Okay, Crazypants, What’s Radical Unschooling?

As an adult, if you want to learn about something, how do you go about doing it? You might read an article, watch a video, ask an expert, just try it out and see what happens, or some combination of those things. You might devour book after book on a topic that fascinates you. You might decide to take a class or join a club in order to improve your skills and practice with others with similar interests.

With the freedom to learn however they’d like, adults are able to choose the method that best fits their needs. Adults can also decide they are no longer interested in a certain activity or topic if it’s simply not for them. Adults can take up an interest for a time, then set it aside, then come back to it, then set it aside (I’m looking at you, crocheting). Adults have the freedom to practice something without being berated, humiliated, or judged for their mistakes (unless they are into that sort of thing). If an adult needs a new skill (like how to use their new phone, or the new app for their bank, or their coffeemaker) they read the directions, or use trial and error, or ask someone,

 or whatever​ their preferred method is to figure it the fuck out.

They have the freedom to discard things that don’t work but equally have the freedom to pick those things up at a later time if the situation changes.

Setting aside the issues of poverty or abuse, if an adult feels uncomfortable with an authority figure or situation, they can pick their happy ass up and leave. If an adult in a healthy relationship has an issue with their partner, they raise their concerns, talk it out, and apologize if things get heated. Adults in healthy relationships work together to find compromises that work for everyone. Adults in healthy relationships don’t hit or yell at each other. Adults in healthy relationships help support each other and don’t keep score about who does what for whom. If they feel the relationship is lopsided, they discuss it with their partner and find a solution that works for everyone.

Healthy adults are not blindly obedient to people claiming to be authority figures; they require proof of authority, either through credentials or experience. Healthy adults are not obligated to passively receive verbal or physical abuse. Ideally, they can advocate for themselves and seek out help or remove themselves from dangerous or unpleasant situations. In a healthy relationship everyone’s needs are met, and everyone’s voice is heard.

 If all or even most of that is true, why the hell aren’t we raising our children that way? 

How do we get from the ideal way adults live and interact to the way most people treat children? Why do so many adults struggle with having healthy relationships? Is it possible that treating our children as passive receptacles of information who are allowed little to no opinion about their lives creates adults who don’t know how to interact with one another? Is it possible that ignoring the way human beings really learn creates adults that might long for a different life but don’t know how to adapt in order to make it happen? In many homes and schools children aren’t allowed to express discomfort, eat when they are hungry, walk around if they need to stretch, or change activities when they are no longer interested. They do not have the opportunity to become experts in their areas of interest unless those happen to align with what an authority figure values.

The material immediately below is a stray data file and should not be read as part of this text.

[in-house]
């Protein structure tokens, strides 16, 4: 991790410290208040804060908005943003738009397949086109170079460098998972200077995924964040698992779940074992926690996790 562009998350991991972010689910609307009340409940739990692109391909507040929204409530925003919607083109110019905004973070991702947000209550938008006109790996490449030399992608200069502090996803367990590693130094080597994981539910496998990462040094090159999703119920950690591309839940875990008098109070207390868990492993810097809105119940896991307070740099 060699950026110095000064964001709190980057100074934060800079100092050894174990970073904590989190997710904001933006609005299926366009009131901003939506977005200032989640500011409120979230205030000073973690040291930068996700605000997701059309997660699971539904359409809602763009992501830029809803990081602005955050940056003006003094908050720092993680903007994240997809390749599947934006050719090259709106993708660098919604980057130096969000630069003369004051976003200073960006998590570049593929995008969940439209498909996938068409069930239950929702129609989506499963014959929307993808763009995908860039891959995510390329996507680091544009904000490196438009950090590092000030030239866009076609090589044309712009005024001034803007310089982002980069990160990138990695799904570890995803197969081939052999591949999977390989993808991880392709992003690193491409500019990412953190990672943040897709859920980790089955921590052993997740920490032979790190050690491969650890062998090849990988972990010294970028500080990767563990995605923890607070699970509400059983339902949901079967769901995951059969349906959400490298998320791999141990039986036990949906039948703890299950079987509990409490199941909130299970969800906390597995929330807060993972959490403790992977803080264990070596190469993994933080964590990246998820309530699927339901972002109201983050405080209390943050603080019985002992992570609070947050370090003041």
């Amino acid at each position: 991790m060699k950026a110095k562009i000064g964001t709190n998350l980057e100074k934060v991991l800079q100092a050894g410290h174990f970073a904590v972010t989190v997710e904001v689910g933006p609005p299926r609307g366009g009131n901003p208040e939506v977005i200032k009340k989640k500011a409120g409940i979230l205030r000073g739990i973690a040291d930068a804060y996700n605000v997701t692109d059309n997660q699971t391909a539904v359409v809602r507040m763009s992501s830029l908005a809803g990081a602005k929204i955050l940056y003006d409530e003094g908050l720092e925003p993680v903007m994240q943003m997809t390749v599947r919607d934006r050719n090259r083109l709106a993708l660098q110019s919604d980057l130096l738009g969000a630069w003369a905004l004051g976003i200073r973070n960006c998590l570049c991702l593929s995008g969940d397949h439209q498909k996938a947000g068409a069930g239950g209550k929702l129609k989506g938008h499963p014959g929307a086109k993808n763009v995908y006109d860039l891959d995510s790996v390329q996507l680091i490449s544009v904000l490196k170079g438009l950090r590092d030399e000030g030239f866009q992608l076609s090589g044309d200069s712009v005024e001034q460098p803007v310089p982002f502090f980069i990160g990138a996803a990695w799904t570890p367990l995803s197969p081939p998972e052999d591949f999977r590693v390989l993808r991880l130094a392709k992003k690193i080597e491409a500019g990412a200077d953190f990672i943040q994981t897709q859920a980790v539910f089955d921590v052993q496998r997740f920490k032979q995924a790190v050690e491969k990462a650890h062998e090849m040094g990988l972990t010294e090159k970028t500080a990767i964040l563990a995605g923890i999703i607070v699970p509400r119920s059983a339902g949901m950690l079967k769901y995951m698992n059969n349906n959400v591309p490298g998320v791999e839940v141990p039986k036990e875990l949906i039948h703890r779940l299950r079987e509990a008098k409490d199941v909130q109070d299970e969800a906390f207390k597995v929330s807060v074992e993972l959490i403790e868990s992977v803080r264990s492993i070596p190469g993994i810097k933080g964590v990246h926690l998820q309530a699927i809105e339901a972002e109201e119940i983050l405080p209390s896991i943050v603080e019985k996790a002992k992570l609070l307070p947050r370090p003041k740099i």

They have zero practice doing the things we value in successful, healthy adults.

Let’s face it, humans are naturally inquisitive until we fuck it up. We discourage kids from making messes or rolling around in the dirt or asking so many goddamn questions. We don’t let them say no and we don’t let them ask why. We manipulate them by punishing them when they make mistakes and praising and rewarding them when they wipe their butts or draw a triangle.

What if we just didn’t? 

What if we treated children like the adults we respect? If they say horrible things when they are in distress, comfort them and talk it out later. If they make a mistake, help them. If they completely fuck something up, empathize and help find a solution.

There are families all over the world that have stepped back from traditional authoritarian parenting and educational methods. Some families apply these principles only to schooling, and some apply them only to their parenting, but I find unschooling and respectful parenting to be inextricably intertwined. Radical unschooling, whole life unschooling, life-learning… there are multiple labels for a lifestyle that boils down to treating children as human beings whose feelings and interests are valuable. Children are deserving of respect simply because they are human beings, not lifeless piggy banks we plunk knowledge into. They need guidance and safety but also the freedom to explore their interests, test boundaries, and practice healthy social skills.

If you’ve never seen kids raised this way, you have no idea what children can do if we get out of their way. 

They are inquisitive and kind and thoughtful and creative and joyful. They aren’t sneaky or bullies the second they are out of adult sight, and they advocate for themselves and people around them. They don’t have any of the negative feelings associated with learning, and they are doing it all the time. They’re nice. These are not characteristics you can wrench from a human being with brute force. You cultivate them through a lifestyle that creates the conditions in which they can grow.

If you want to learn more about radical unschooling, respectful parenting, or different forms of self-directed education, here are some resources and blogs I like, or you can do some good old-fashioned Googling:

Peter Gray

Alliance for Self-Directed Education

Unschooling Mom2Mom

Happiness is Here

Jitterberry

Racheous

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